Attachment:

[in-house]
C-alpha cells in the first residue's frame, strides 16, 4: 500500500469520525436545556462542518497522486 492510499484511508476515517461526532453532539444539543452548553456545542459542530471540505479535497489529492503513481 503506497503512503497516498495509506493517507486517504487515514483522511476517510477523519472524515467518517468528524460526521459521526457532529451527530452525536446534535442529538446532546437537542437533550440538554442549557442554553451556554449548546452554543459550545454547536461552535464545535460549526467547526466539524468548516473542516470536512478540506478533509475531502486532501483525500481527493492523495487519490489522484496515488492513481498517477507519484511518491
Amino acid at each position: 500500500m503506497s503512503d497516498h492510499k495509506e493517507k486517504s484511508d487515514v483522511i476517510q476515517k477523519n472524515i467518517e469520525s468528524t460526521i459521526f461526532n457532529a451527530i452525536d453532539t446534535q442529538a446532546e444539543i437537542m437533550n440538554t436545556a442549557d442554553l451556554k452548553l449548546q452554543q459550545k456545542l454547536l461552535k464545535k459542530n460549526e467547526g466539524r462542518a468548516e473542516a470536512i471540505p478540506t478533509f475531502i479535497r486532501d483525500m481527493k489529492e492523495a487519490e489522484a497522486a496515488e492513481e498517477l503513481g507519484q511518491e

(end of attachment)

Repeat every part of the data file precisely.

[in-house]
C-alpha cells in the first residue's frame, strides 16, 4: 500500500469520525436545556462542518497522486 492510499484511508476515517461526532453532539444539543452548553456545542459542530471540505479535497489529492503513481 503506497503512503497516498495509506493517507486517504487515514483522511476517510477523519472524515467518517468528524460526521459521526457532529451527530452525536446534535442529538446532546437537542437533550440538554442549557442554553451556554449548546452554543459550545454547536461552535464545535460549526467547526466539524468548516473542516470536512478540506478533509475531502486532501483525500481527493492523495487519490489522484496515488492513481498517477507519484511518491
Amino acid at each position: 500500500m503506497s503512503d497516498h492510499k495509506e493517507k486517504s484511508d487515514v483522511i476517510q476515517k477523519n472524515i467518517e469520525s468528524t460526521i459521526f461526532n457532529a451527530i452525536d453532539t446534535q442529538a446532546e444539543i437537542m437533550n440538554t436545556a442549557d442554553l451556554k452548553l449548546q452554543q459550545k456545542l454547536l461552535k464545535k459542530n460549526e467547526g466539524r462542518a468548516e473542516a470536512i471540505p478540506t478533509f475531502i479535497r486532501d483525500m481527493k489529492e492523495a487519490e489522484a497522486a496515488e492513481e498517477l503513481g507519484q511518491e